So, we go into the parking structure and put our hazards on. Waiting in the parking lot for a medical test was another surreal moment — just plain odd. It didn’t take a few minutes before the nurse came around, asking about my cough, shortness of breath, and temperature. I told her “yes, heavy cough, little bit shortness of breath, mild fever of 99.5”. This seemed to pass her test because she asked me to open the door, but to stay in the car. She explains the procedure for the test, saying she will be swabbing my throat and inside my nasal cavity. It sounds like she’s said this same bit of info a million times. Probably because she has by now.

And let me tell you, these nasal swab things hurt! The nurse kept apologizing and I kept saying no, no, thank you. I’m sure this wasn’t what she had in mind when she signed up to be a nurse, sitting in a hot parking structure swabbing throat and nose, throat and nose, throat and nose, all the meanwhile doing everything she can to obey the complicated PPE rules to protect herself and her family…

The nurse explained that it would take 24h for the test results to come in and I will receive further guidance on what to do.

I’ve taken the rest of the day off, muted all slack channels on all my devices, and finally powered down my computer for the first time in months.

11:00 — Apr 21, 2020 — Test results

I’ve received the results. They were negative, at first I was happy, but then I realized that I had ZERO information on what happened, what the test result meant, and what I should do. That’s when I started questioning the results and reading up on all the additional materials why this test could be faulty.

I’ve scheduled a call with a clinician to go over this and understand what to do next. To my surprise, it was a very seamless experience and I was able to talk to someone in an hour.

12:00 — Apr 21, 2020 — Clinician Call

Doctor: “Hi, I’m trying to reach Artur Kiulian”

“That’s me”

Doctor: “How can I help you?”

“I’ve passed COVID-19 drive-through test, it’s negative but I’m pretty sure I’m getting worse and my symptoms fit COVID-19”

Doctor: “Everyone is coughing right now and it doesn’t mean you have COVID, it can be a number of different viruses” — clinician started listing out possible viruses with similar symptoms.

“I understand that but is it possible to take an antibody blood test just to make sure? I’m not feeling well”

Doctor: “What are your symptoms?”

“I’m coughing very badly so that my ribs are super sore and it’s actually very hard to inhale without severe pain. I have 99.5 mild fever.”

Doctor: “We don’t consider 99.5 a fever, and your ribs hurt from coughing that’s right, that doesn’t mean you need to visit a hospital”

“Ok, I understand that and don’t mean to divert much-needed resources from the people that really need it but when should I be concerned and can I take the blood test?”

Doctor: “You can’t take the blood test because you’ve tested negative on swab test” [sic]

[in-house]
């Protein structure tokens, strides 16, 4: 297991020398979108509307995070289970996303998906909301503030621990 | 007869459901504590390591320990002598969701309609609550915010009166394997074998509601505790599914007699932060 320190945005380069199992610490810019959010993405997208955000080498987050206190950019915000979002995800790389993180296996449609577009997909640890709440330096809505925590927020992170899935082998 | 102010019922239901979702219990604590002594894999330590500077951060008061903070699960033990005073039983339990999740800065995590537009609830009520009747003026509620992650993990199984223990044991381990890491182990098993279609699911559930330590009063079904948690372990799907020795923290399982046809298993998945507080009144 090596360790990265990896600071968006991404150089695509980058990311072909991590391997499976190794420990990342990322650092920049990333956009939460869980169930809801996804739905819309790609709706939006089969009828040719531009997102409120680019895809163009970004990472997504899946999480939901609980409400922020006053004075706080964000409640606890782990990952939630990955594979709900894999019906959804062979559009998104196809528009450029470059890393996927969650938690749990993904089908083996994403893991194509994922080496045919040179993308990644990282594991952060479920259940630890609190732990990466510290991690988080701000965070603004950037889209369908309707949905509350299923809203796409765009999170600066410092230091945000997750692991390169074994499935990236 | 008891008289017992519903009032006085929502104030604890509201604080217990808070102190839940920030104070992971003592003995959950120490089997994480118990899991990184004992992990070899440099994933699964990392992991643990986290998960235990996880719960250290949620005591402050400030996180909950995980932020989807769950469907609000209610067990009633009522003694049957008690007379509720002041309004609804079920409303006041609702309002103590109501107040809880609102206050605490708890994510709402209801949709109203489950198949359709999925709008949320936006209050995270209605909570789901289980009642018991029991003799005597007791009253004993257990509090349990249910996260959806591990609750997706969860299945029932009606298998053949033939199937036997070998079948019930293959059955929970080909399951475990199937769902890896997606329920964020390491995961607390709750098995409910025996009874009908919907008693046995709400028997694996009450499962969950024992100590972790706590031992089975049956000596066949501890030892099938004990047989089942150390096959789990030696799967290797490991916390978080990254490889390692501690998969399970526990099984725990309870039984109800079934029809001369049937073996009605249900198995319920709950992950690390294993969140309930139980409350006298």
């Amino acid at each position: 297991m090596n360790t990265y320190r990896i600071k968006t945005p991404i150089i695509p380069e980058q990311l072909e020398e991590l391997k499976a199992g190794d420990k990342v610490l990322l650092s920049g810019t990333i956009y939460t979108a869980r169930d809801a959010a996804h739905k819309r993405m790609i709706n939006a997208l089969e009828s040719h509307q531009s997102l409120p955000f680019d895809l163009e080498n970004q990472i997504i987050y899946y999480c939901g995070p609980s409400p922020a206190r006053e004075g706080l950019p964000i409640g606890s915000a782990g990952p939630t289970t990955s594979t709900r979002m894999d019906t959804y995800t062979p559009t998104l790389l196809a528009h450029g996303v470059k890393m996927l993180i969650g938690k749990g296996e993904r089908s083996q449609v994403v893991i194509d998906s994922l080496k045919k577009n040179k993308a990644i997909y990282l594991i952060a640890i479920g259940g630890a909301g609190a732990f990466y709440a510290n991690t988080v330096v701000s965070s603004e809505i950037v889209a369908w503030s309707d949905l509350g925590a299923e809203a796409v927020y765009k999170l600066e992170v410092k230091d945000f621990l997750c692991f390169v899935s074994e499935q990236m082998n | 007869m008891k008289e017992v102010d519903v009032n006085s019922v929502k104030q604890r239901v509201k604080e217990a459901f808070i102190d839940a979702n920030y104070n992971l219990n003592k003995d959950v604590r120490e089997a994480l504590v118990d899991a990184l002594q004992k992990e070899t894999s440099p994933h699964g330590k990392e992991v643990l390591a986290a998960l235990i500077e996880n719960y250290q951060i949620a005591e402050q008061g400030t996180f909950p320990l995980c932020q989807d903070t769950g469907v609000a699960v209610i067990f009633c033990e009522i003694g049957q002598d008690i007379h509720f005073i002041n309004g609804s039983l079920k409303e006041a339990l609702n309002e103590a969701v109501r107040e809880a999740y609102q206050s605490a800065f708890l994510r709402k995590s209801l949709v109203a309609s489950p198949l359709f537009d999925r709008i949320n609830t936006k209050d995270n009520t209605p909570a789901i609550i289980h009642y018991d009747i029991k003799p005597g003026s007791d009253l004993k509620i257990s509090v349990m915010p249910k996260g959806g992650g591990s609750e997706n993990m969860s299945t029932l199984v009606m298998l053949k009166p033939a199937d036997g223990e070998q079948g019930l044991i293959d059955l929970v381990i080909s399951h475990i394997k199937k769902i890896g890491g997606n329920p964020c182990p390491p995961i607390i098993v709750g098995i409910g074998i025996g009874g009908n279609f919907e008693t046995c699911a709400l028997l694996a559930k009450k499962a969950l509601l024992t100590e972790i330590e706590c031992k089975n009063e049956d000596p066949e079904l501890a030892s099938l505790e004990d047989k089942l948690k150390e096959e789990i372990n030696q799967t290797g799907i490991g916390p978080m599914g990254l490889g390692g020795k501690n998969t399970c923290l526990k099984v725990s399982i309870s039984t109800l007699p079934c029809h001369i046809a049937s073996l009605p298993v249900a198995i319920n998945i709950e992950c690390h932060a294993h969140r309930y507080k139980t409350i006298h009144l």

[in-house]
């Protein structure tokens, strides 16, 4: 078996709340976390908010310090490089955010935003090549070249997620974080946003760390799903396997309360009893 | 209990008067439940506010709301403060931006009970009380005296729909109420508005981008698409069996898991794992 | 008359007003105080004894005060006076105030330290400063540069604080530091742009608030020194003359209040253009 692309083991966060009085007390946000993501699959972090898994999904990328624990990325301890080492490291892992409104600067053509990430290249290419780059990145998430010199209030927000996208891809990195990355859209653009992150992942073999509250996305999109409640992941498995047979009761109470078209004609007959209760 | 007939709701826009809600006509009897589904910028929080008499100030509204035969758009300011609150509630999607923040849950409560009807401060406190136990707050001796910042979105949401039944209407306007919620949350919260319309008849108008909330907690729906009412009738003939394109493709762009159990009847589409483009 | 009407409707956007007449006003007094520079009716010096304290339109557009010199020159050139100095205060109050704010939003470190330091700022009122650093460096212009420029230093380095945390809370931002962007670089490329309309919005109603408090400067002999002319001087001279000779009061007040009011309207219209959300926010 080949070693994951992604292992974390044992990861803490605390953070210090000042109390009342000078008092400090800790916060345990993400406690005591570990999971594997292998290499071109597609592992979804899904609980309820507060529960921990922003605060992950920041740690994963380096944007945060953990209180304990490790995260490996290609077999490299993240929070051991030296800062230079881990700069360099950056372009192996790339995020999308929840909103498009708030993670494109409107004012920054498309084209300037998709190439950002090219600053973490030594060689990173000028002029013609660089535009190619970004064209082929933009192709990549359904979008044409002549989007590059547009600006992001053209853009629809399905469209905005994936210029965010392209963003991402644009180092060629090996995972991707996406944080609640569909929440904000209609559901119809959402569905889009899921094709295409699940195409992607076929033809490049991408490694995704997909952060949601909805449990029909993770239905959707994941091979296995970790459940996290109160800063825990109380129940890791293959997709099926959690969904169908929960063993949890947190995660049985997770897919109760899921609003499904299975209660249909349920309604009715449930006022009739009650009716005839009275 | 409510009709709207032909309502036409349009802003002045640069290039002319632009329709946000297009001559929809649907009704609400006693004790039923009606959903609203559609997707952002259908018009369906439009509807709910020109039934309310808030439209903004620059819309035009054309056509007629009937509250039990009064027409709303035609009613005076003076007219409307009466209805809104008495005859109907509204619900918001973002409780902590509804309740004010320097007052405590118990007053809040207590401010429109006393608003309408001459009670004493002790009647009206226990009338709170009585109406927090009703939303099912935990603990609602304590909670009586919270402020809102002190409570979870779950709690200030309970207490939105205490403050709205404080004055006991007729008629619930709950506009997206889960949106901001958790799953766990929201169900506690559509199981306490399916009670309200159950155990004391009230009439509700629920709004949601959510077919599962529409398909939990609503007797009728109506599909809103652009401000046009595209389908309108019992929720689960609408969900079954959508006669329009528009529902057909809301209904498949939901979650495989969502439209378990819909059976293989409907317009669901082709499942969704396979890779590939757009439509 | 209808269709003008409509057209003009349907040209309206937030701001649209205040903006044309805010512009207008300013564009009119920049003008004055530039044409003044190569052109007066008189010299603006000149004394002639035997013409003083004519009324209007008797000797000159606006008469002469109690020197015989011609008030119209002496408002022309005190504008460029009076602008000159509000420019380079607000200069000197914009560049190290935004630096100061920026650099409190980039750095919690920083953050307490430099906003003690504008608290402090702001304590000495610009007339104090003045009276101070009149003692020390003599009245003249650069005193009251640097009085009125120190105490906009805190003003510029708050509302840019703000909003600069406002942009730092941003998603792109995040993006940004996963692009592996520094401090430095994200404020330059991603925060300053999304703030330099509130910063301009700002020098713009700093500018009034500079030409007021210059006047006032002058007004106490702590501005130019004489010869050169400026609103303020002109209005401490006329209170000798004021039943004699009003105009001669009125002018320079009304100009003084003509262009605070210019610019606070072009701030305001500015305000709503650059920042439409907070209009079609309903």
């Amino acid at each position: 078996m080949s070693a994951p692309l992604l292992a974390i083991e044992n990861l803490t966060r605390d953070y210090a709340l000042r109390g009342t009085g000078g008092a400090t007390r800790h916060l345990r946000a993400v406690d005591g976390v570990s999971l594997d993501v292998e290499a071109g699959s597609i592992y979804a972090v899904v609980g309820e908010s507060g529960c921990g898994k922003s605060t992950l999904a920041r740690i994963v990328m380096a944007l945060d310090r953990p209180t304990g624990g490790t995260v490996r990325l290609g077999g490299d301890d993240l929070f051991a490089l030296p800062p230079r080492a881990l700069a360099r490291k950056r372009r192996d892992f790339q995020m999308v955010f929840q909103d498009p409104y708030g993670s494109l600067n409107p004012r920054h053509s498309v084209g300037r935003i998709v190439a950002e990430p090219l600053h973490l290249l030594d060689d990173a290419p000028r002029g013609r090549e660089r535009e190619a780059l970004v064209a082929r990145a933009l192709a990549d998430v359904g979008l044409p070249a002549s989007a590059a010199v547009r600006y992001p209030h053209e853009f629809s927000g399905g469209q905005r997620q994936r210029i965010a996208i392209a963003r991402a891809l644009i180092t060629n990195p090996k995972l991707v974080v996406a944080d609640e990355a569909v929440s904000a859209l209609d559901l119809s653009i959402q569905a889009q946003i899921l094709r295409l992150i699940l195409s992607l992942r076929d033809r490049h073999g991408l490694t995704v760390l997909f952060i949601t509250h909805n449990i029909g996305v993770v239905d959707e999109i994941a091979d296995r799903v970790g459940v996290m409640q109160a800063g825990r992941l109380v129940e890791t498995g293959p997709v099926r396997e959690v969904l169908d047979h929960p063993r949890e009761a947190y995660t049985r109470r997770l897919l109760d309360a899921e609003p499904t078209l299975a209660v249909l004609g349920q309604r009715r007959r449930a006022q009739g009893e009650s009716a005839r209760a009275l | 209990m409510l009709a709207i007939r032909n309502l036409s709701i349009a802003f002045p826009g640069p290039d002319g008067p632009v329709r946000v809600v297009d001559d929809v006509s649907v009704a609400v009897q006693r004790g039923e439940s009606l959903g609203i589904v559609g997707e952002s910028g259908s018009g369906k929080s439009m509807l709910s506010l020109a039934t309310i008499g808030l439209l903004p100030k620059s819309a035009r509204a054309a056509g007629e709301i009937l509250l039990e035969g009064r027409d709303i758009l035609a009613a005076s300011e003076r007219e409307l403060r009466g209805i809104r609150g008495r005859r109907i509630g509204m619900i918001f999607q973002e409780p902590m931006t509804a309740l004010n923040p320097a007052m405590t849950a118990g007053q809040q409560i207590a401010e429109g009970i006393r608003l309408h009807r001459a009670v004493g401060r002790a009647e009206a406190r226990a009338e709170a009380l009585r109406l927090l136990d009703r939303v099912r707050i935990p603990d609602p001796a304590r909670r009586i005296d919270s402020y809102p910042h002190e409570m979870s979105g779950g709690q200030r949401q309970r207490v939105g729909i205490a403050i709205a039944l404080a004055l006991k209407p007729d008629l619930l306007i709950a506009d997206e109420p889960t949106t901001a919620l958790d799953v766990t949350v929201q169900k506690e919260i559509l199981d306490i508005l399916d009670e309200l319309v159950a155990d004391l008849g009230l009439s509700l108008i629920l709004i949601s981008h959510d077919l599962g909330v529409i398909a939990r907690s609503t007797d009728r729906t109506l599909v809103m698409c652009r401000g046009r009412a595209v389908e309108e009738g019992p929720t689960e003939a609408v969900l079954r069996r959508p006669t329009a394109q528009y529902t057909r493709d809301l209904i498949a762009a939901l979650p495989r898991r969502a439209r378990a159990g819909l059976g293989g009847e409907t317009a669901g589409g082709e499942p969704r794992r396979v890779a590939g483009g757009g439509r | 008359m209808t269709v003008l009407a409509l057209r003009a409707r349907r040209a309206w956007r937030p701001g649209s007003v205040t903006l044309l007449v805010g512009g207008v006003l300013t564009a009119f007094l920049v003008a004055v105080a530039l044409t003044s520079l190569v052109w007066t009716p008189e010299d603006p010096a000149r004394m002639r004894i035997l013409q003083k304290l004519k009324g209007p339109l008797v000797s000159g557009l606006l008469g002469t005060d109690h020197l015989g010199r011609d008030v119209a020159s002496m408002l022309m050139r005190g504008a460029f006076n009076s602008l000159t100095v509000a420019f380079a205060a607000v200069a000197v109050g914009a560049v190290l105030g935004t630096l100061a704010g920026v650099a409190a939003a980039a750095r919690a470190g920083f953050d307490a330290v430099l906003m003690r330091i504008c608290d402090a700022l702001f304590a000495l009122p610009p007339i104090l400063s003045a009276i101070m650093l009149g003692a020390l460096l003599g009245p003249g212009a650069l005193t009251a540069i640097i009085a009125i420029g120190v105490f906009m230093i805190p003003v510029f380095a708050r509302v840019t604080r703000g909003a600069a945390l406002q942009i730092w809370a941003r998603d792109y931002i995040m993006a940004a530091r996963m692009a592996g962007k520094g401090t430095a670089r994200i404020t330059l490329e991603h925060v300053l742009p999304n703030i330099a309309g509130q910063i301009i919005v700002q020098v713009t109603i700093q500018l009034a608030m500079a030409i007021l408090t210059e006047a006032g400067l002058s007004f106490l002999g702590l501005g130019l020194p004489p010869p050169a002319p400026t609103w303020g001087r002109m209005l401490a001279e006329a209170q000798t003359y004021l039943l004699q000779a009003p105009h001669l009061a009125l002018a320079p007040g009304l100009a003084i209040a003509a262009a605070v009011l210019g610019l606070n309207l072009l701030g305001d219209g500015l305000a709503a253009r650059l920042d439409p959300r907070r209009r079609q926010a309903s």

“Can you please explain???”

Doctor: “You are not legible to have an anti-body test because you don’t have COVID”

“Ok, I see. So what can I do?”

Doctor: “I can offer you some anti-cough medication, there is codeine syrup or tablets that..”

“I would prefer not to take anything to reduce symptoms unless I absolutely have to, can you please let me know what I should do to make sure the disease doesn’t progress?”

Doctor: “We don’t want to see you unless you have 102 fever and can’t breath by yourself”

“??? okay? but if I’m already there it would be too late, wouldn’t it…”

Doctor: “102 is when you should be worried”

“Ok, I got it, thank you”.

Needless to say, I felt somewhat less than assured after my conversation with the doctor. First of all, the doctor was obviously irritated. And while I understand this — there are hypochondriacs and people that are clogging up the system — I also felt a bit slighted.

And I know: the system optimizes around people that really, truly need the help — an unfortunate artifact of the insurance-based healthcare rife with lawyers and litigation to ensure absolutely no misuse of resources of any institution, ever, for any reason. That is what is really worrisome to me: the end-result of my ordeal was one little ICD code addition to my medical record: R05 Postviral cough present.

R05 is a valid billable ICD-10 diagnosis code for Cough. It is found in the 2020 version of the ICD-10 Clinical Modification (CM) and can be used in all HIPAA-covered transactions from Oct 01, 2019 — Sep 30, 2020.

It’s was also weird to me that the doctor was so casually willing to prescribe a narcotic drug, an actual opiate substance, as a way to relieve cough… But obviously, it’s not my area of expertise, only subjective surprise.

So I took the rest of the day to rest and understand what’s happening in the outside world since I was so focused on CoronaWhy in the last month.

My unpleasant discovery was:

There are many many many people with strong evidence for COVID-19 that have all the symptoms, don’t have a major fever and are tested as negative.I’m not the only person experiencing the brutal realities of the current system that has no clue how to deal with the current pandemic.